Thanda was founded in 2008 by Angela Larkan and Tyler Harkan. This community-based organisation – near Hiberdeen in KZN – focuses on sustainable development through innovative solutions. The organisation wants to empower people and enable positive change in the community.
Thanda provides an Early Childhood Development Programme, after-school programmes, creative learning training and skills development in organic farming. They also provide access to a library, a skate park, the Science Lab and the Art Centre where creativity is stimulated. To top it off, there is the Nivea Community Centre where children can safely play, explore and have fun – 365 days of the year!
At Thanda the focus is on education on one side and skills development on the other.
The goal of the Organic Farming Programme is to transform people from survivalist to subsistence, then early livelihood and finally the commercial level – but, the transition from one level to another is not the main objective. “The main thing,” according to Angela, “is to set a goal for each farmer, so some farmers you know are old gogos and they are only ever going to have a small plot, because physically they can’t do a bigger plot and all they want to do is feed their grandchildren. Sometimes we get new farmers and they start for subsistence, but they really have the potential to go all the way to commercial, so each person’s goal is different.”
The impression one gets is that there is a strong, underlying ethic of mentorship at Thanda. The essential skills that underlies Thanda’s values, namely self-esteem, empathy, perspective, creativity and critical thinking are also implemented in their organic farming project. The focus is on the person as a whole and the Thanda-team will not simply teach someone a skill and say: “Go into the world now!” Angela underwrites this when she says, “… we do a lot of self-development with the farmers too, so we look at their personalities, them as people, so that they can deal with issues … by doing that, they are more likely to be resilient in the future and it’s about the farmer, not the food. The food they can grow themselves, but it is the farmer that is the key, as person.” Their compassion for the community is evident and Tyler and Angela wants to ensure that “… people are farming continuously, so that season after season they are re-investing, they are replanting and they keep going – we are less concerned about an exit strategy and more concerned about really building long-term sustainability … We want to have really stable food sources in the community.”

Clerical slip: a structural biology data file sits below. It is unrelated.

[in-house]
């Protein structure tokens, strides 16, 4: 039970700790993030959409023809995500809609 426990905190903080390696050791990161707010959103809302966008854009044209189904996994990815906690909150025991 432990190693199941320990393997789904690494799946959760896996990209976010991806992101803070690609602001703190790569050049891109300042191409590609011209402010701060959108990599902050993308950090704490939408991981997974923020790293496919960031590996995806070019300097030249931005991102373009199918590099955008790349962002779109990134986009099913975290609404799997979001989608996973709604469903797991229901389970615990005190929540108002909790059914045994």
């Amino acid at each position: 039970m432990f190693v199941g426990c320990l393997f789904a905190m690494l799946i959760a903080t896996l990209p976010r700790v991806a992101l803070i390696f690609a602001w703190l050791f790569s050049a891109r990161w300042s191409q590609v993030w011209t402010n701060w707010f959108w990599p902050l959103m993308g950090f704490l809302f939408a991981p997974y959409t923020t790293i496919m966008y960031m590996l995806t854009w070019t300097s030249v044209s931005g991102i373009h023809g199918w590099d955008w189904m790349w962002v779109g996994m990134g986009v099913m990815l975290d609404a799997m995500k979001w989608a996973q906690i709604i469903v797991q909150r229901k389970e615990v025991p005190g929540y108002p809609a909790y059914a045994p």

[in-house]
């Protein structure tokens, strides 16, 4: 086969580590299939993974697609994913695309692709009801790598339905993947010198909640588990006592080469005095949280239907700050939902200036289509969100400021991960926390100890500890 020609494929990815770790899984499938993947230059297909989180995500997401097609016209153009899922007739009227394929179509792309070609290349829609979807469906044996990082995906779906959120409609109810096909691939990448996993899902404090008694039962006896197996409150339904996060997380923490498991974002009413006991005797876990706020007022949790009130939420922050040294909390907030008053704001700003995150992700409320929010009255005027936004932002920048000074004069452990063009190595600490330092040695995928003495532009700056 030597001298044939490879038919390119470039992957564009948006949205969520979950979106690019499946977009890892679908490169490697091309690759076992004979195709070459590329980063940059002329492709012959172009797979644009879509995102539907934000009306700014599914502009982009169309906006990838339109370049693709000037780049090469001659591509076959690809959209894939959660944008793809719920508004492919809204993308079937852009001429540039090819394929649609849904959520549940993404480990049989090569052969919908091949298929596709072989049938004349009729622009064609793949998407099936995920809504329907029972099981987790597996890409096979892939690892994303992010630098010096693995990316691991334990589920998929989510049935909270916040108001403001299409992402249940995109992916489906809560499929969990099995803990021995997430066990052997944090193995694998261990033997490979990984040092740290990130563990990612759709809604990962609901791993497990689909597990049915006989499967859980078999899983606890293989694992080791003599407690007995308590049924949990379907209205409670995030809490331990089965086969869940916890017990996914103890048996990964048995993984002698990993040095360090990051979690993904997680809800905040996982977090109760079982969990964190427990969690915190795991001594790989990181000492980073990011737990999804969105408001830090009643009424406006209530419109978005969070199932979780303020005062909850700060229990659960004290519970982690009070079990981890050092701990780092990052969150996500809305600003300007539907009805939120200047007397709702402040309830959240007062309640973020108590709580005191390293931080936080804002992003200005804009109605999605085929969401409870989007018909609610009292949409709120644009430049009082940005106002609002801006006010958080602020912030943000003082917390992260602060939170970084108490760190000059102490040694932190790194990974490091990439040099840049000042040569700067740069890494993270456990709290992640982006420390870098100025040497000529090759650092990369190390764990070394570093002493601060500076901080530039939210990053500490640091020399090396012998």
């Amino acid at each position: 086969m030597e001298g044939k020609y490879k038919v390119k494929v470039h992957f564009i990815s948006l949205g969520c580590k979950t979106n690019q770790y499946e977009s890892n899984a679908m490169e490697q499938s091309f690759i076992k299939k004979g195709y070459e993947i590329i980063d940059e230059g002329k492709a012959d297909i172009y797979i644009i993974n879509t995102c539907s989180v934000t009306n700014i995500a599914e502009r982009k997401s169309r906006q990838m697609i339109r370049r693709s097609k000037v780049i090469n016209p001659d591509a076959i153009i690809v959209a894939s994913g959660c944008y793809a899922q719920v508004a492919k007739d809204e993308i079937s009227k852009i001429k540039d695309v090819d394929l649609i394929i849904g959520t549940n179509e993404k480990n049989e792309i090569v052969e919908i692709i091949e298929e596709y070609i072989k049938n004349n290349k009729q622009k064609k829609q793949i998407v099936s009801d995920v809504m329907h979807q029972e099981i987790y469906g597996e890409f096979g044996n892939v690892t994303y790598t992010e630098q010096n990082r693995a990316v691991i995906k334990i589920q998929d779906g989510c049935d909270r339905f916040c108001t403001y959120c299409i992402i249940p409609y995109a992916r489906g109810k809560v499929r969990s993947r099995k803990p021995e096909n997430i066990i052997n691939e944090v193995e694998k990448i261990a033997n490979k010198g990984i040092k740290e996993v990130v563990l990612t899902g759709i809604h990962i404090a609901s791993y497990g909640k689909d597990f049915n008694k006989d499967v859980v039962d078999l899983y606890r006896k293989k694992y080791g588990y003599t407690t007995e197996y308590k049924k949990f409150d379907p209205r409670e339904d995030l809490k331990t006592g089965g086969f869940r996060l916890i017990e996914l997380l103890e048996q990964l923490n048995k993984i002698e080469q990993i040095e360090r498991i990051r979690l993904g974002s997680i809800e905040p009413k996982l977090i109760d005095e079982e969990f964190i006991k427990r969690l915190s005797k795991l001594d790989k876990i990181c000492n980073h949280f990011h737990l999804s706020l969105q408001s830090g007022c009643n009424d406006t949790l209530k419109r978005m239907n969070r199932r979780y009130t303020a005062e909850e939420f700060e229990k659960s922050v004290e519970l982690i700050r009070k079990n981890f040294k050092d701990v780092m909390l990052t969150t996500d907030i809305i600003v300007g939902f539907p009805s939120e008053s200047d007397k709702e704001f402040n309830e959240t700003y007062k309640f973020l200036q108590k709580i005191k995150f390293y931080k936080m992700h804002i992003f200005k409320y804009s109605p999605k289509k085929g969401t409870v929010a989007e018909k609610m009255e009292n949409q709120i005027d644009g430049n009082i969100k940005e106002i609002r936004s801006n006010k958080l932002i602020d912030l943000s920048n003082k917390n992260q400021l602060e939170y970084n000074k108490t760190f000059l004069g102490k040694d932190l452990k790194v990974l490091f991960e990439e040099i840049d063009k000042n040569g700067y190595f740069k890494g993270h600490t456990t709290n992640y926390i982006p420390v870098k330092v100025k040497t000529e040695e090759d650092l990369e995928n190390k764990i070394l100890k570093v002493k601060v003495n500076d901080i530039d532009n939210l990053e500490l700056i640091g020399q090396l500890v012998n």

Thanda have various funders and supporters and under them you will see the likes of the IDC, Nivea, Old Mutual, BASF, Distell, KFC and Rand Merchant Bank, amongst others. Funding is an enormous challenge for non-profit organisations, especially because a long-term partnership in this neck of the woods lasts only 2 – 3 years. The CSRNEWSSA’s Funder’s Round Conferences were instrumental to securing long-term funding for Thanda as these events created a platform for in-person meetings with funders. At the 2018 Conference the IDC came on board with Thanda and supported 300 rural farmers with infrastructural development in the Organic Farming Programme. During the second wave of Covid-19 the IDC distributed 1200 food parcels in the community and it is currently involved in the Flood Relief Grant of 2022.
Thanda is growing from strength to strength and the important role of funders renewing their financial support is critical to their sustainability. You can’t argue with the stats, because the Organic Farming Programme yielded R1,5m worth of produce in 2018 and by last year, 2021, the harvest’s worth capped the R4m mark!